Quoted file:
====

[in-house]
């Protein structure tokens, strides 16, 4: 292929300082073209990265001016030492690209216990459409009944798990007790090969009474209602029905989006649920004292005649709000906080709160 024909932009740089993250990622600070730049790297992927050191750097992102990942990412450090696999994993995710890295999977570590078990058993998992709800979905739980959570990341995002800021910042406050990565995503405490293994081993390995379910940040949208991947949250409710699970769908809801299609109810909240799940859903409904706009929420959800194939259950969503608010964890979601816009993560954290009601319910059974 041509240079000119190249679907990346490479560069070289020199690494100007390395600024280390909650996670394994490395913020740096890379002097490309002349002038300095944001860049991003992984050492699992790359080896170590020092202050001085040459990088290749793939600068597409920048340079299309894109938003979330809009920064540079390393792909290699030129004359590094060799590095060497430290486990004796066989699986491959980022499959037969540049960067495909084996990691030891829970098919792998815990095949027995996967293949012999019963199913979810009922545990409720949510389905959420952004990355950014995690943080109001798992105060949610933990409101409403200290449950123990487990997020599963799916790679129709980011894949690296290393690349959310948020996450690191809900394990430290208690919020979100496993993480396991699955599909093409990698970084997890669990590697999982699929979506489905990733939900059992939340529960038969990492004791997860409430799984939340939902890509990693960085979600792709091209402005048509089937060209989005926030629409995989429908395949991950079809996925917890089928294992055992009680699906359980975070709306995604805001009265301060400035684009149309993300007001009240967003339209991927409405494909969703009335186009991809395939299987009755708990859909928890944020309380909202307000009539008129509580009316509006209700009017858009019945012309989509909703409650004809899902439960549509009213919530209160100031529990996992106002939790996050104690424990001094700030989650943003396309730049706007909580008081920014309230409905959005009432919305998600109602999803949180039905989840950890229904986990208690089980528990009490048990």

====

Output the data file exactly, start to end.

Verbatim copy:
[in-house]
């Protein structure tokens, strides 16, 4: 292929300082073209990265001016030492690209216990459409009944798990007790090969009474209602029905989006649920004292005649709000906080709160 024909932009740089993250990622600070730049790297992927050191750097992102990942990412450090696999994993995710890295999977570590078990058993998992709800979905739980959570990341995002800021910042406050990565995503405490293994081993390995379910940040949208991947949250409710699970769908809801299609109810909240799940859903409904706009929420959800194939259950969503608010964890979601816009993560954290009601319910059974 041509240079000119190249679907990346490479560069070289020199690494100007390395600024280390909650996670394994490395913020740096890379002097490309002349002038300095944001860049991003992984050492699992790359080896170590020092202050001085040459990088290749793939600068597409920048340079299309894109938003979330809009920064540079390393792909290699030129004359590094060799590095060497430290486990004796066989699986491959980022499959037969540049960067495909084996990691030891829970098919792998815990095949027995996967293949012999019963199913979810009922545990409720949510389905959420952004990355950014995690943080109001798992105060949610933990409101409403200290449950123990487990997020599963799916790679129709980011894949690296290393690349959310948020996450690191809900394990430290208690919020979100496993993480396991699955599909093409990698970084997890669990590697999982699929979506489905990733939900059992939340529960038969990492004791997860409430799984939340939902890509990693960085979600792709091209402005048509089937060209989005926030629409995989429908395949991950079809996925917890089928294992055992009680699906359980975070709306995604805001009265301060400035684009149309993300007001009240967003339209991927409405494909969703009335186009991809395939299987009755708990859909928890944020309380909202307000009539008129509580009316509006209700009017858009019945012309989509909703409650004809899902439960549509009213919530209160100031529990996992106002939790996050104690424990001094700030989650943003396309730049706007909580008081920014309230409905959005009432919305998600109602999803949180039905989840950890229904986990208690089980528990009490048990």